Louise Erdich: “I wrote as if I were writing in secret”

From The Writer’s Almanac:

It’s the birthday of the novelist Louise Erdrich, born in 1954 in Little Falls, Minnesota. She grew up in Wahpeton, North Dakota, the eldest of seven children. Her father came from a family of German immigrants and her mother was French Ojibwe and both her parents taught in the school run by the Bureau of Indian Affairs.

She went on to Dartmouth, admitted into the first class that accepted women — and it was also the first year a Native American Studies Department was formed.

Her first novel, Love Medicine, was a bestseller and won a National Book Critics Circle Award. Love Medicine was made up of different stories told by all kinds of people living in and around a fictional reservation outside the town of Argus, North Dakota. Her second novel, The Beet Queen, was set in the town of Argus and focused on the German American population there. Since then she has set most of her novels in this same fictional place, novels like The Last Report on the Miracles at Little No Horse, The Master Butchers Singing Club, and The Plague of Doves, which was a finalist for the Pulitzer Prize.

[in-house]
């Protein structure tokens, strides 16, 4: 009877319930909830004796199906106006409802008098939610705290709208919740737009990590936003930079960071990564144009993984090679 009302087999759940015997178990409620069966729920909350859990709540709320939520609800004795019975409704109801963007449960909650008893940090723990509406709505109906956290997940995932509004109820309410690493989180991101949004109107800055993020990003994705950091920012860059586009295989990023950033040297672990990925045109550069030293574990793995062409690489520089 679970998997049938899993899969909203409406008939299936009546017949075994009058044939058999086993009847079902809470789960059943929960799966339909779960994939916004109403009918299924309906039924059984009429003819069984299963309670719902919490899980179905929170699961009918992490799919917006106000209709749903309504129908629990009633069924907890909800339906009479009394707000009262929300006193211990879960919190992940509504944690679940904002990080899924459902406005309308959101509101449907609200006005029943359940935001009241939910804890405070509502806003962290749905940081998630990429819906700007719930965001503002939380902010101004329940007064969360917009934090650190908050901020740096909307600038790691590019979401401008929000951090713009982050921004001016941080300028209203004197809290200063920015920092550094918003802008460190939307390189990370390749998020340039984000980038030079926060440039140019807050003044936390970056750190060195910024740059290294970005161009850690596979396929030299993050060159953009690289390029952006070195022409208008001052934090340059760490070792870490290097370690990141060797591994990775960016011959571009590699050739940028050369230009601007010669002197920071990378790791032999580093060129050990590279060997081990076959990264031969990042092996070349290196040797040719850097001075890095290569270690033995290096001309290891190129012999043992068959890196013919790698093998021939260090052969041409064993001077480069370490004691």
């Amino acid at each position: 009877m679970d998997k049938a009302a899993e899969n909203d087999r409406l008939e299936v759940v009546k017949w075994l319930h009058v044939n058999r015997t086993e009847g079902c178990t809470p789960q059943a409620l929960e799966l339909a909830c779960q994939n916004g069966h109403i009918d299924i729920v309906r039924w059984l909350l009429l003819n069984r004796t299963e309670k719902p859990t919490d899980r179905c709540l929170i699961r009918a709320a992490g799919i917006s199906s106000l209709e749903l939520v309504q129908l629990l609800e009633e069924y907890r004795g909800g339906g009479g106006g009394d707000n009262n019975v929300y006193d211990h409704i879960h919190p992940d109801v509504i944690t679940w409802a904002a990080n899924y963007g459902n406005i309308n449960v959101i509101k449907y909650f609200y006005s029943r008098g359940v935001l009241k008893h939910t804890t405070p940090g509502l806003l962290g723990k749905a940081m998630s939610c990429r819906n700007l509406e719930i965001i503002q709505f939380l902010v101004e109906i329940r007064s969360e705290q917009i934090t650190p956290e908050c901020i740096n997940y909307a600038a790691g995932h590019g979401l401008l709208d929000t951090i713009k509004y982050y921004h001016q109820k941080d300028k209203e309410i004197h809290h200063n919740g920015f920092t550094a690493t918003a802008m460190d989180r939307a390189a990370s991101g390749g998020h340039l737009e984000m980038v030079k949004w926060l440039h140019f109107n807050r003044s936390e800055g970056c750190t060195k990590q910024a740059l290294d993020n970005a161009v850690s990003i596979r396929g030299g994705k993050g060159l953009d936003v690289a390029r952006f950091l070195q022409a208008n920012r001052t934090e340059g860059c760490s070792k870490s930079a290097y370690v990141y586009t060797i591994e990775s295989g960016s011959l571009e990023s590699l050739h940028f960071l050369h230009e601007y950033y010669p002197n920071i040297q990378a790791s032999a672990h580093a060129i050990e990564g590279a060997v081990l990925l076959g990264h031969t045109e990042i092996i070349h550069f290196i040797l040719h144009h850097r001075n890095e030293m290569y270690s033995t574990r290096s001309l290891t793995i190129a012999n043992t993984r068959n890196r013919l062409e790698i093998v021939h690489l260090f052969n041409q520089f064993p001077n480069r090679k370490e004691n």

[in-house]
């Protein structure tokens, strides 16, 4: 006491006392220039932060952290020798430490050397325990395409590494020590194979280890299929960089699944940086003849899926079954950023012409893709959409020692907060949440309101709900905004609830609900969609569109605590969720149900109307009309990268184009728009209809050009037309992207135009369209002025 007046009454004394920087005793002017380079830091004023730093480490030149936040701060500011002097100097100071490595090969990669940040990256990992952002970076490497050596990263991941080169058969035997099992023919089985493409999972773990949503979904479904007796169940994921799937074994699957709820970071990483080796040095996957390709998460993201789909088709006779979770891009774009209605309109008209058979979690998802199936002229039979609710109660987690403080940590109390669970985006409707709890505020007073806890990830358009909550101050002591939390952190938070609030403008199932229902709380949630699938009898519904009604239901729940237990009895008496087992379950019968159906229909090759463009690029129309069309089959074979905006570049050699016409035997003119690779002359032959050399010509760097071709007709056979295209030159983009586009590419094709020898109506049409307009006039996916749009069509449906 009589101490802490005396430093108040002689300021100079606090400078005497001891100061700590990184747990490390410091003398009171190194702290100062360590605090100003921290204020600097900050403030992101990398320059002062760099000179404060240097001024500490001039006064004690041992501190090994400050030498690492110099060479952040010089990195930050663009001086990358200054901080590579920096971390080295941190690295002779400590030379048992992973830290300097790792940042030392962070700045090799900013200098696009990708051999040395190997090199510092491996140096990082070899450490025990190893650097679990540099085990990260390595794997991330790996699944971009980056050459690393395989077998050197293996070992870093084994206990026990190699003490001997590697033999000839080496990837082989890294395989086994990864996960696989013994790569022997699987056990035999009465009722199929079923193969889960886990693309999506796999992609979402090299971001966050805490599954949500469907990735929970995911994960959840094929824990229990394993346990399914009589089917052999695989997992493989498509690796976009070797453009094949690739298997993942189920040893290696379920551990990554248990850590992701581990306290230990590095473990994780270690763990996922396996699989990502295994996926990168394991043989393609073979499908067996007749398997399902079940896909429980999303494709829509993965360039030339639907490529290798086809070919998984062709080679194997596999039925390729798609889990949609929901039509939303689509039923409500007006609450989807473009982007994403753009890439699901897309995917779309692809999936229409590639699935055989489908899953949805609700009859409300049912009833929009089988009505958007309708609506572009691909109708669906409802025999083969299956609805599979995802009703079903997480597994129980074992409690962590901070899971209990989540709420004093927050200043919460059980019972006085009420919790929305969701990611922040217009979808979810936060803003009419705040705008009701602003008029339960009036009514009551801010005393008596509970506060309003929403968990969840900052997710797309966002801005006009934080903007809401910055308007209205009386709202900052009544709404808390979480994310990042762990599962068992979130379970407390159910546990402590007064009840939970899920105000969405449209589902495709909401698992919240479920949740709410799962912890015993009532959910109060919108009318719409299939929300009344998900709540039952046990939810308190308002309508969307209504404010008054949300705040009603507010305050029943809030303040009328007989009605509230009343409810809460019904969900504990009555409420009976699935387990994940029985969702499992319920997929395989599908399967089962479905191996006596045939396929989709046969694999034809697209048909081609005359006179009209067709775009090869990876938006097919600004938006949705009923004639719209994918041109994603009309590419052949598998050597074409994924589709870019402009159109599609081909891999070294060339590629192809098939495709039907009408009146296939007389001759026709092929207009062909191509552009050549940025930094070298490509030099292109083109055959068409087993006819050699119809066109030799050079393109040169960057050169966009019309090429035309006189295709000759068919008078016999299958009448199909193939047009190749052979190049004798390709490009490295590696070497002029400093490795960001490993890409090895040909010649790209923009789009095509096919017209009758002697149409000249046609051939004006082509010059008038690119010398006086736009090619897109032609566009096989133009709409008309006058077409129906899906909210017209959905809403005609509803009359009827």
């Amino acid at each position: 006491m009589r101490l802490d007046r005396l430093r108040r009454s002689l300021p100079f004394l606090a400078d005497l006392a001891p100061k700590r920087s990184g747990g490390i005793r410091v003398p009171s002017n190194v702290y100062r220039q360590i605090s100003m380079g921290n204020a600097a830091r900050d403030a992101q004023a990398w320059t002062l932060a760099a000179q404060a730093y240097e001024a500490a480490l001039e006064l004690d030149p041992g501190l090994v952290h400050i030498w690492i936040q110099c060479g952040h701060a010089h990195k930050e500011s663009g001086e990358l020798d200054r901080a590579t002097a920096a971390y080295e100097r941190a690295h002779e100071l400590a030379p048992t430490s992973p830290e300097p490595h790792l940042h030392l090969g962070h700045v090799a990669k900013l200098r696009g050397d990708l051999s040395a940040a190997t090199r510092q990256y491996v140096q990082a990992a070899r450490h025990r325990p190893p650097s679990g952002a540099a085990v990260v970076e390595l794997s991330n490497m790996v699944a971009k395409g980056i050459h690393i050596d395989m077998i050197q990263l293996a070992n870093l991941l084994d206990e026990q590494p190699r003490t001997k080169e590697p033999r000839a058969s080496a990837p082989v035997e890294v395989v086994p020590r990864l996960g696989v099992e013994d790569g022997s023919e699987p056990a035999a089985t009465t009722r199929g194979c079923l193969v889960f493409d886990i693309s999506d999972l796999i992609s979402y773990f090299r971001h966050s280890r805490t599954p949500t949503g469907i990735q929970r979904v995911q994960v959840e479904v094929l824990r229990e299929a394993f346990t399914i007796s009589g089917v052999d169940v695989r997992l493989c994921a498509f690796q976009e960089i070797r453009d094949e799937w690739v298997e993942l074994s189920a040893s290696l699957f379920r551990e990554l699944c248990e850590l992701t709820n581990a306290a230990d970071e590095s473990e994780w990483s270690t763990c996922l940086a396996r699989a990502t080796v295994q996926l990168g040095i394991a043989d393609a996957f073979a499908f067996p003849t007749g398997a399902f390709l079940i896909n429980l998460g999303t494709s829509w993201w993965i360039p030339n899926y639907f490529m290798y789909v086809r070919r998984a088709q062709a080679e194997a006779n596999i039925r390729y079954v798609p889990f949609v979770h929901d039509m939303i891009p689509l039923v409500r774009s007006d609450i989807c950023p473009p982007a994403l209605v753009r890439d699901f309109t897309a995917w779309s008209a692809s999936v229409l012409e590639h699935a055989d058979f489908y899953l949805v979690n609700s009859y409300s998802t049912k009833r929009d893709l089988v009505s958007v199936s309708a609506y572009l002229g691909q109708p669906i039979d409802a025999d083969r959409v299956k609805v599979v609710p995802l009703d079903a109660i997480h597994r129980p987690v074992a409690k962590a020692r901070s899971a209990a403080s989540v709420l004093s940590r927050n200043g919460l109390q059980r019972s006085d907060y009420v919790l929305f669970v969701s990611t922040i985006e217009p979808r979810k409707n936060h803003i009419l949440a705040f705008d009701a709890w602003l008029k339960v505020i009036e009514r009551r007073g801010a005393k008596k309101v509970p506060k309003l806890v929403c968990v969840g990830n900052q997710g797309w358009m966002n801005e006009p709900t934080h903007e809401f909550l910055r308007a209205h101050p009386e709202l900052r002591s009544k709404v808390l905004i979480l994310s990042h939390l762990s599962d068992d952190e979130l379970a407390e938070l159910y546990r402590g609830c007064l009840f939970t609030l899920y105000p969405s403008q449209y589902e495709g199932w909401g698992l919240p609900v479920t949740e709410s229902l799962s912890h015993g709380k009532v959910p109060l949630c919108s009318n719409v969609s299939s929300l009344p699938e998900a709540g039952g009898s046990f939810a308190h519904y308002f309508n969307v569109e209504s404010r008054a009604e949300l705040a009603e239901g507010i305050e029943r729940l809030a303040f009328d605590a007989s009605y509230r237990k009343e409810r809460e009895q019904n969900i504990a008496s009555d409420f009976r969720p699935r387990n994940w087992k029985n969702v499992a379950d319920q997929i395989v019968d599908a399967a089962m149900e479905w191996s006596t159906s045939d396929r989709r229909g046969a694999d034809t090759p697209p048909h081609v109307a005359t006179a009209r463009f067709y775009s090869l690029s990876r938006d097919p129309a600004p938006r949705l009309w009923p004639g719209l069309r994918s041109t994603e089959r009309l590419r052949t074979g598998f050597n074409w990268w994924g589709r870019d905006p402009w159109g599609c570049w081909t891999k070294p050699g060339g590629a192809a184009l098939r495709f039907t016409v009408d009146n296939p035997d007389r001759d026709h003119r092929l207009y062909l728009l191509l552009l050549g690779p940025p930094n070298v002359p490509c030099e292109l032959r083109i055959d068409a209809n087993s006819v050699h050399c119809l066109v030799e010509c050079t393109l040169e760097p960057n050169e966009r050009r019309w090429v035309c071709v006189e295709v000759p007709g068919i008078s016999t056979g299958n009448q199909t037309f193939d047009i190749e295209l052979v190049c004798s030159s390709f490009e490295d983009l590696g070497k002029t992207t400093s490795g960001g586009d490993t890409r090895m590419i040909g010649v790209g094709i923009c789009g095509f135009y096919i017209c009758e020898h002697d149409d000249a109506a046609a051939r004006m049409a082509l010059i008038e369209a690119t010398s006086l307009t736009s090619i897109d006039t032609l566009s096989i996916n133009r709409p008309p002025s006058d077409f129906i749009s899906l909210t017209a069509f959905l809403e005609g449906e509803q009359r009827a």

Erdrich has written 28 books, including fiction, non-fiction, poetry and children’s books. Her most recent book is a work of historical fiction entitled of The Night Watchman.

She said, “It didn’t occur to me that my books would be widely read at all, and that enabled me to write anything I wanted to. And even once I realized that they were being read, I still wrote as if I were writing in secret. That’s how one has to write anyway — in secret.”

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